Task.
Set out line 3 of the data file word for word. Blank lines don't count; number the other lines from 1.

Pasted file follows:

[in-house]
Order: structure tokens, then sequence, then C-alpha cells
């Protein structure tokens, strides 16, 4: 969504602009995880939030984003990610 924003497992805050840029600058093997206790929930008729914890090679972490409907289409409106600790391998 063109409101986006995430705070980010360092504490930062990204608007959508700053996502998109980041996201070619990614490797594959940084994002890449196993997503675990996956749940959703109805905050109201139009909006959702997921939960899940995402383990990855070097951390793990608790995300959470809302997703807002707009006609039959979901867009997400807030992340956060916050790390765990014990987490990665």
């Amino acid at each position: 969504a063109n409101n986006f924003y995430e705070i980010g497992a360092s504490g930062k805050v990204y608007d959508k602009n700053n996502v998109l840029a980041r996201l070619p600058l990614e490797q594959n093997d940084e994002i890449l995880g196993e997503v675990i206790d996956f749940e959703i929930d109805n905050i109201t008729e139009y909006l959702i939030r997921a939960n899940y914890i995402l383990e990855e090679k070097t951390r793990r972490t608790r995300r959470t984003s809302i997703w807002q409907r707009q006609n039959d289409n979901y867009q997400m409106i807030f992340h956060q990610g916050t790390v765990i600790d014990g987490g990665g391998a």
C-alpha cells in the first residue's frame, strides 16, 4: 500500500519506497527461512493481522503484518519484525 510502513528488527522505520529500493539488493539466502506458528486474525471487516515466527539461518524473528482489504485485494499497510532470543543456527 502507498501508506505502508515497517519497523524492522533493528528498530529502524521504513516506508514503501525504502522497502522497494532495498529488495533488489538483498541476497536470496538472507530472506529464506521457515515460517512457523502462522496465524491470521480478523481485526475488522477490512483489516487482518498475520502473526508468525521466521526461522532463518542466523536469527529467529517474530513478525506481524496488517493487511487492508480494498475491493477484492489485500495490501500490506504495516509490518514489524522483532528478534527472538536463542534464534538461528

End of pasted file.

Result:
């Protein structure tokens, strides 16, 4: 969504602009995880939030984003990610 924003497992805050840029600058093997206790929930008729914890090679972490409907289409409106600790391998 063109409101986006995430705070980010360092504490930062990204608007959508700053996502998109980041996201070619990614490797594959940084994002890449196993997503675990996956749940959703109805905050109201139009909006959702997921939960899940995402383990990855070097951390793990608790995300959470809302997703807002707009006609039959979901867009997400807030992340956060916050790390765990014990987490990665």